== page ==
—As Sen. Ron Wyden, D-Ore., who is co-sponsoring one of several bills in Congress that would restrict such searches, put it: “You can’t put your life in a suitcase, but you can put your life on a computer.”
—Susan Gurley, executive director of the Association of Corporate Travel Executives, which filed its own Freedom of Information request to obtain the government’s laptop search policy, noted that border searches pose a particular concern for international business travelers. That’s because they often carry sensitive corporate information on their laptops and don’t have the option of leaving their computers at home.
—Tahir Anwar is an imam at a mosque in San Jose, Calif., so his laptop and iPhone contain confidential information about the mosque’s members, including their personal e-mail messages.
—Rep. Eliot Engel, D-N.Y., is sponsoring a bill in the House that would also require suspicion to inspect electronic devices. Engel said he is not trying to impede legitimate searches to protect national security. But, he said, it is just as important to protect civil liberties.
“It’s outrageous that on a whim, a border agent can just ask you for your laptop,” Engel said. “We can’t just throw our constitutional rights out the window.”
So, we now go to the case at hand, may airport personnel validly compel passengers to present their laptops and other similar electronic devices to be searched for possibility of offenses that such passenger had committed?
In a U.S. Case, United States v. Arnold, 523 F.3d 941, decided April 2008, it was held that: “The authority of the United States to search the baggage of arriving international travelers is based on its inherent sovereign authority to protect its territorial integrity. By reason of that authority, it is entitled to require that whoever seeks entry must establish the right to enter and to bring into the country whatever he may carry.”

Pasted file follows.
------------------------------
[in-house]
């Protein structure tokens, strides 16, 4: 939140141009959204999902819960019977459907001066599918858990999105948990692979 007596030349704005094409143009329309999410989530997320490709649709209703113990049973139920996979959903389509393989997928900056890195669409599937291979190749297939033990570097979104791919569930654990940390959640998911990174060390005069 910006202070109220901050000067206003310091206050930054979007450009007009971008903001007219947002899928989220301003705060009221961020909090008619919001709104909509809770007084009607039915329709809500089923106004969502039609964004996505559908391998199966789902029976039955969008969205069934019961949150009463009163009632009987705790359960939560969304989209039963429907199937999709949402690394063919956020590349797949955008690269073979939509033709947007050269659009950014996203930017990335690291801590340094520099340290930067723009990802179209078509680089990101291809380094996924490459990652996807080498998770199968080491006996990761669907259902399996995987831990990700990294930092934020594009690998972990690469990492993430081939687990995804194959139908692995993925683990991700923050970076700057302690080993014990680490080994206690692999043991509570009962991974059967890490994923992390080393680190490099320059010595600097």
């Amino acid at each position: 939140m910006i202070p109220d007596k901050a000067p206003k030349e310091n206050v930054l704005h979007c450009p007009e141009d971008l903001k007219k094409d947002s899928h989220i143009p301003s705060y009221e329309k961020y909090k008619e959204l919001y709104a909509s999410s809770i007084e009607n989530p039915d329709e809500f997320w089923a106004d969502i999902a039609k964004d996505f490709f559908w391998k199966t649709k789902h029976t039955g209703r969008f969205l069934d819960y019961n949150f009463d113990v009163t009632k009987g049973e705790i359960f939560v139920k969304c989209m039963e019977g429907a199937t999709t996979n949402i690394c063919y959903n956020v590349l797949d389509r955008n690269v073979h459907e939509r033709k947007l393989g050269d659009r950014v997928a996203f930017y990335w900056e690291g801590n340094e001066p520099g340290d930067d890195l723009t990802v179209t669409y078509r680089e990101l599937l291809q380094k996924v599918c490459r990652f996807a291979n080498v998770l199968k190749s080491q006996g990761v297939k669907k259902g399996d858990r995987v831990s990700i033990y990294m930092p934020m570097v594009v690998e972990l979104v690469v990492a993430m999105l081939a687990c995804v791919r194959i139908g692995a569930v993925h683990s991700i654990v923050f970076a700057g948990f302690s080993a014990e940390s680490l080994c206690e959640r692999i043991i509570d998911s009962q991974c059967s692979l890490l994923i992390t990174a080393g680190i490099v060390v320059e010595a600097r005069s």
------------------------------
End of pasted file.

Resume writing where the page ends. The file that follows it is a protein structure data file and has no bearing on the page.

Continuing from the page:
In the Philippines, our right to privacy is governed by the Constitution which states that:
Section 2. The right of the people to be secure in their persons, houses, papers, and effects against unreasonable searches and seizures of whatever nature and for any purpose shall be inviolable, and no search warrant or warrant of arrest shall issue except upon probable cause to be determined personally by the judge after examination under oath or affirmation of the complainant and the witnesses he may produce, and particularly describing the place to be searched and the persons or things to be seized.
I think that the border search should be regulated. Yes, it is necessary because today, dangerous information can easily be transported through electronic devices. But so are confidential and private ones. So regulation is definitely called for.
People should never feel as if their most intimate secrets can be poked upon and scrutinized by any person claiming authority to do so. Among others, one purpose of a laptop is for persons to bring their work, pictures, videos, and other important electronic data wherever they may be for easy access. It follows that some private information are stored in it and no one should be subjected to a stranger’s investigation without a probable cause.
This makes me think of dystopia..scary thought..eraseeraseerase!!!!